Ojobo: Well, it has been a discourse not just in Nigeria but all over the world. Even at the International Telecommunication Union, ITU, level, there have been discussions on that and that is why they are called destructive technologies and it’s the operators that called it destructive because really it’s eating into their bottom line. But you see the point is that the regulator is there for innovation and creativity. The reason, for instance, why internet is not regulated today is because the developed countries have said look we can’t regulate the internet because it will kill innovation and creativity.  But the developing countries are saying we have to be protected from cyber security issues and cybercrimes. So the issue is that in every jurisdiction you need to craft your law in such a way that you protect your own national interest.

Now, whatever provisions that we have in this cybercrime Act, there can still be amendments. It is left for the relevant agencies, bodies or civil society groups who think maybe that some of the provisions should be amended to come up with their position paper and maybe even sponsor bills that will amend certain provisions of that particular Act, which they think is offensive. But basically what we are saying as a regulatory body is that the cyber space should be used ethically. There has to be ethical use of the cyber space. It has to be used according to the provisions of that Act and of course, there is no intention of the NCC to regulate the use of WhatsApp, Facebook or Twitter. Before we can do that there has to be a consultative forum where all stakeholders will have to make their input including the consumers, operators and government.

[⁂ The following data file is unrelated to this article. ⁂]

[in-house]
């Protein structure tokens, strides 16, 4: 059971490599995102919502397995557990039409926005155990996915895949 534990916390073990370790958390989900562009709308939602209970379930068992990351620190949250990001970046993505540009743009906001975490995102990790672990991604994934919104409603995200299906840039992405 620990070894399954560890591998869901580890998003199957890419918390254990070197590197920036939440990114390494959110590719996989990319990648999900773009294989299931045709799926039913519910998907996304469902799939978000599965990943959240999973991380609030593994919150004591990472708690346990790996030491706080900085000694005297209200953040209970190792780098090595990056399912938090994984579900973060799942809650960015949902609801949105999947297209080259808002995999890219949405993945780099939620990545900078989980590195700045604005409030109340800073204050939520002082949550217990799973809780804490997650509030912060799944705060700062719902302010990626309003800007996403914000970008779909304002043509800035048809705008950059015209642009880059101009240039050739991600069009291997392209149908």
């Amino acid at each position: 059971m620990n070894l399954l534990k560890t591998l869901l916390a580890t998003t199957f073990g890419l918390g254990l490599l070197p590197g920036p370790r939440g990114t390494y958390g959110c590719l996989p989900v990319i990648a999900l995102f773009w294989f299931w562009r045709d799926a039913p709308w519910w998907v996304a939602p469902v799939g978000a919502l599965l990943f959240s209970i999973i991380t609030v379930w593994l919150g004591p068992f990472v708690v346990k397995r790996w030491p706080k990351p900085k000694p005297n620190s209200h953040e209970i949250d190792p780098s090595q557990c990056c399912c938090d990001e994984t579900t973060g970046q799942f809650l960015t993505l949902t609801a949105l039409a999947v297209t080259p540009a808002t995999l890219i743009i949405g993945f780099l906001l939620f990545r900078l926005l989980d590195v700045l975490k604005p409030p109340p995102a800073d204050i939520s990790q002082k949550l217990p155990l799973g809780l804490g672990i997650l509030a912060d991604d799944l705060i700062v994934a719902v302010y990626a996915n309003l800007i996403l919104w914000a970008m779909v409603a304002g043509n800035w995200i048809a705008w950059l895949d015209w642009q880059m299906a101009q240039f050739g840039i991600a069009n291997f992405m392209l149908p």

The commission can’t say we are going to regulate it, no. Our approach as the regulator has always been to carry all stakeholders along and we take all views into considerations before we can come out with our regulations. So it’s not in the works for now. What we have done is that we have carried out some studies on what is happening in other parts of the world with regard to OTT services and put it in our website inviting comments from everyone including consumer advocacy groups, operators and civil societies. Let people post their comments, then the commission will determine at the time when we are going to have the consultative forum to look at all the issues that have been raised. It’s only after that we can take any step but for now it’s not in the works.